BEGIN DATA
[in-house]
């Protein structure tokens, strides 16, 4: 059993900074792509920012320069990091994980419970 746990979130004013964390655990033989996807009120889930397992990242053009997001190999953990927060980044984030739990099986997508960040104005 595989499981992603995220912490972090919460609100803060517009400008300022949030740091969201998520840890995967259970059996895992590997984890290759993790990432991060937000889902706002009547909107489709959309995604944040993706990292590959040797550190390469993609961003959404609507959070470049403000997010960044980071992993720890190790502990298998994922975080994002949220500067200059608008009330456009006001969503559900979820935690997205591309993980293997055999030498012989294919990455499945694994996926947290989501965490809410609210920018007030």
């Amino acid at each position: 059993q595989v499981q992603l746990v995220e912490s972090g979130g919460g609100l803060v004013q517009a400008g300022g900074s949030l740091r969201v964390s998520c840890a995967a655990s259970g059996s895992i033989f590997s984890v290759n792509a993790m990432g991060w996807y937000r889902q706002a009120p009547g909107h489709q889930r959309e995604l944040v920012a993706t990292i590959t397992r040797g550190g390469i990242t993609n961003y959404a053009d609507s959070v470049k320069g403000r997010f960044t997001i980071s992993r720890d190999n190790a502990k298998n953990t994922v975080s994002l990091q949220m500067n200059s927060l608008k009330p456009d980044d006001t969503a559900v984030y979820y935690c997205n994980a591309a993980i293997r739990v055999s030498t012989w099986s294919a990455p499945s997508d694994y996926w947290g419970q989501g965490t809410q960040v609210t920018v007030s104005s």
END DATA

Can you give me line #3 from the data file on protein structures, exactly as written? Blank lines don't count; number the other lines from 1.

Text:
């Amino acid at each position: 059993q595989v499981q992603l746990v995220e912490s972090g979130g919460g609100l803060v004013q517009a400008g300022g900074s949030l740091r969201v964390s998520c840890a995967a655990s259970g059996s895992i033989f590997s984890v290759n792509a993790m990432g991060w996807y937000r889902q706002a009120p009547g909107h489709q889930r959309e995604l944040v920012a993706t990292i590959t397992r040797g550190g390469i990242t993609n961003y959404a053009d609507s959070v470049k320069g403000r997010f960044t997001i980071s992993r720890d190999n190790a502990k298998n953990t994922v975080s994002l990091q949220m500067n200059s927060l608008k009330p456009d980044d006001t969503a559900v984030y979820y935690c997205n994980a591309a993980i293997r739990v055999s030498t012989w099986s294919a990455p499945s997508d694994y996926w947290g419970q989501g965490t809410q960040v609210t920018v007030s104005s």